3 Ways Pharmacists Can Improve Benefit Plans

Pharmacists are consistently among the most trusted professionals. How can we better leverage them to improve patient care?

According to a 2018 Gallup poll, pharmacists are consistently among the most trusted professionals, just behind nurses and doctors.[1] Patients and doctors respect their educated advice, which is why pharmacists are moving toward the center of the healthcare team.

Most pharmacy benefit managers (PBMs) employ pharmacists but do not use them to their fullest potential. EmpiRx Health, a value-based healthcare company that provides a full suite of PBM services, embraces a practical population health management strategy where pharmacists work in a multimodal fashion to improve patient outcomes and reduce healthcare costs.

These pharmacists have evidence-based clinical conversations with doctors about switching to more cost-effective therapies that have the same or better clinical outcomes. Our clinical peer-to-peer conversations are extremely impactful, as demonstrated in the following case study. This approach has resulted in an average 2.3% drug trend across our book of business.

EmpiRx Health pharmacists stratify membership by risk, not medical condition, to identify patients who may benefit—both clinically and financially—from a change in therapy. They successfully engage with doctors 88% of the time and are able to negotiate therapy switches 64% of the time. Our clinical pharmacists consistently achieve optimum results by applying three proven strategies.

1. Use a Population Health Management Approach to Streamline Patient Needs

Medication interventions by pharmacists are most effective when they collaborate closely with doctors and nurses.[2] EmpiRx Health pharmacists build productive clinical relationships by conducting direct contact with doctors as part of our population health management strategy.

This approach involves stratifying at-risk patient populations in a condition-neutral manner using an EmpiRx Health engine powered by the Johns Hopkins ACG model. It guides our pharmacists to identify those patients that require additional attention or that would benefit from enhanced interventions. These interventions result in better patient outcomes and lower net costs for plan sponsors and their members. 

2. Provide a Tailored Concierge Experience for Patients

In a hospital setting, patients expect to have their doctor, nurse, and pharmacist at their bedside. EmpiRx Health believes the experience of its members should not be markedly different outside of the hospital just because the pharmacist is remote. Our pharmacists reinforce their role on the care team by working directly with the patient’s doctor on clinical consultations to adjust medication therapies. We reach out to patients to update them on the status of prescription reviews, answer any questions they may have about their specialty drugs, and can even provide information on financial assistance.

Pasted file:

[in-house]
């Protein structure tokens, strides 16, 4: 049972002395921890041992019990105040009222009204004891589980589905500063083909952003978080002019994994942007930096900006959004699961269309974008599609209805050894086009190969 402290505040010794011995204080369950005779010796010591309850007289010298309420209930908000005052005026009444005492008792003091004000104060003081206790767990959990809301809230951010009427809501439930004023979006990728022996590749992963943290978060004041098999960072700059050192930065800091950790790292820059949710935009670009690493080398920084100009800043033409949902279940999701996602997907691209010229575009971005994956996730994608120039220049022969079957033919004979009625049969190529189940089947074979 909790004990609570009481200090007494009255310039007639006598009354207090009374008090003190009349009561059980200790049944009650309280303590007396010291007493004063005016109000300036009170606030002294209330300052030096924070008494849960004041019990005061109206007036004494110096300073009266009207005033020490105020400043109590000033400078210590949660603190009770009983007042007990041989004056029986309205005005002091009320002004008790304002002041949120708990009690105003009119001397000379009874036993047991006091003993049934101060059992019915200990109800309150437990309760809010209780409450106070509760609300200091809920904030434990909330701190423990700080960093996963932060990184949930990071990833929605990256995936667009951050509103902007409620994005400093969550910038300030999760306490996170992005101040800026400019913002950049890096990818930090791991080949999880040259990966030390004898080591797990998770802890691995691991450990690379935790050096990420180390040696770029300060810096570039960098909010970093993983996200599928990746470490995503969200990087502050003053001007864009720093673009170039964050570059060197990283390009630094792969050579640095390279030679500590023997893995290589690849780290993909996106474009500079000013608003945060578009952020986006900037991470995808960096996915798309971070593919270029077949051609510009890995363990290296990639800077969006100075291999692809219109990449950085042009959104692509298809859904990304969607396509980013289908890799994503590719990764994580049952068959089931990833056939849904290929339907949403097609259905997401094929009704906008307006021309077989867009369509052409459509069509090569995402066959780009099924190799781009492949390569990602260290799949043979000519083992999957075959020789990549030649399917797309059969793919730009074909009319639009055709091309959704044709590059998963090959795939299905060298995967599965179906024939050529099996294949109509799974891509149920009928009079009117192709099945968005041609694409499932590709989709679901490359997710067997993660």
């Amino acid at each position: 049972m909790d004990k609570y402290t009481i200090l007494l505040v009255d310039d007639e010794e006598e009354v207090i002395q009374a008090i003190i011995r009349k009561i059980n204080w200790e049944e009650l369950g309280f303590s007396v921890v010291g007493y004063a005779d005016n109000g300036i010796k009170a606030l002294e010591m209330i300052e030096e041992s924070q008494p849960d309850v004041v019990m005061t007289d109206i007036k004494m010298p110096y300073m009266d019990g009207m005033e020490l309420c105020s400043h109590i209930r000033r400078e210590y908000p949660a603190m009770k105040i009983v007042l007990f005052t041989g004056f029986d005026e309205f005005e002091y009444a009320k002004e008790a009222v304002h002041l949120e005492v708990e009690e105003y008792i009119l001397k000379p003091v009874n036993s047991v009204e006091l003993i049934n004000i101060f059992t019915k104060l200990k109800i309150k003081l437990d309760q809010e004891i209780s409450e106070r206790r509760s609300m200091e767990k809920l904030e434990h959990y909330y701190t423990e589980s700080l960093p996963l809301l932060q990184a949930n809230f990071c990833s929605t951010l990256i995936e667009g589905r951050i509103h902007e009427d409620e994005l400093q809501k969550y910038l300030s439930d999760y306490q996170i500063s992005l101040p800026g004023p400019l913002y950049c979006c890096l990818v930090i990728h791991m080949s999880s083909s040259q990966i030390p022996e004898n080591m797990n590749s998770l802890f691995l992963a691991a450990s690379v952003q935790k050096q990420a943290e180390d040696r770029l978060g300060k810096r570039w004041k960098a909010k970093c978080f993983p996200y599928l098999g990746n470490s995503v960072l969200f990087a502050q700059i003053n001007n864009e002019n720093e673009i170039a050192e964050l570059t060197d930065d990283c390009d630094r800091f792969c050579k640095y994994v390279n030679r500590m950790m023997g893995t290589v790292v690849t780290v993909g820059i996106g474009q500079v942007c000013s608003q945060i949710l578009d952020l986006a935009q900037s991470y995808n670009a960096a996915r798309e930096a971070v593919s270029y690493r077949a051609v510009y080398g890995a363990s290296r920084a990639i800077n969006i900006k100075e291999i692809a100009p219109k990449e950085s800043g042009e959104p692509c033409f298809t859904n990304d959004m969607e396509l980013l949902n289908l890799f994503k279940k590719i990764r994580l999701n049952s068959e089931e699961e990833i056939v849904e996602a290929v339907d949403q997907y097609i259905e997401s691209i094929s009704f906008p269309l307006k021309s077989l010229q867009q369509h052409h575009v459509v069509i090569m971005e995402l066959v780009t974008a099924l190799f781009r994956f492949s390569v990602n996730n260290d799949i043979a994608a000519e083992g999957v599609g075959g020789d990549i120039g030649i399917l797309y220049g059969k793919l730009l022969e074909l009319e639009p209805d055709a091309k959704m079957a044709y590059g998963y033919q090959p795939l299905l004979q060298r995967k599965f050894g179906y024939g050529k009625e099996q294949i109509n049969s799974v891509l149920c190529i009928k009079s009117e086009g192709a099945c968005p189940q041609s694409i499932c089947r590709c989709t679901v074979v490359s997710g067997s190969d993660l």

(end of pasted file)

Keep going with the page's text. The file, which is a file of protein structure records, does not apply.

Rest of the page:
When patients are discharged from the hospital, pharmacist counseling and follow-up calls can reduce readmission rates, improve medication adherence, and increase the chances that patients will attend their doctors’ appointments.[3] EmpiRx Health takes this one step further. Throughout the course of therapy, we call patients to discuss adherence, identify possible reactions or adverse effects, and reinforce education. Clinical calls to patients engage them in their healthcare decisions and ensure they are comfortable with their prescribed medications.

3. Employ Effective Behavior Change Strategies to Overcome Advertising Influence

Aggressive advertising campaigns for newer medications (which are not always clinically superior) can sway doctors into prescribing these more expensive medications, particularly if their patients have been allured by the same ads. By identifying individual doctors that prescribe mostly non-preferred drugs and educating them about appropriate and proven alternatives, EmpiRx Health pharmacists prevent excessive cost without sacrificing care. The goals of these interventions are to develop working relationships with doctors to promote impartial prescribing practices.

The benefit patients see from increased pharmacist contribution is clear, and EmpiRx Health is applying the same proven methods used in clinical practice sites to the managed care arena. Removing barriers in communication between healthcare professionals improves coordination, team performance, and patient outcomes.[4] The comprehensive multimodal communication system that EmpiRx Health has created enhances the exchange of information among all parties. By developing and applying these measures, patients are better served, coordination among their care team is improved, and a differentiated financial outcome is reached.

References: 
[1] Brenan M. Nurses Again Outpace Other Professions for Honesty, Ethics. Gallup. https://news.gallup.com/poll/245597/nurses-again-outpace-professions-honesty-ethics.aspx. Updated December 20, 2018. Accessed July 8, 2019.
[2] Cebron Lipovec, N., Zerovnik, S. & Kos, M. Pharmacy-supported Interventions at Transitions of Care: and Umbrella Review. Int J Clin Pharm (2019). https://doi.org/10.1007/s11096-019-00833-3.
[3] Sanchez, G. M., Douglass, M. A. and Mancuso, M. A. (2015), Revisiting Project Re‐Engineered Discharge (RED): The Impact of a Pharmacist Telephone Intervention on Hospital Readmission Rates. Pharmacotherapy, 35: 805-812. doi:10.1002/phar.1630.
[4] Kogan, et al. (2010). Performance Improvement in Managed Long-Term Care: Doctor Communication in managing community-dwelling older adults. Home Healthcare Nurse, 28(2):105-114.

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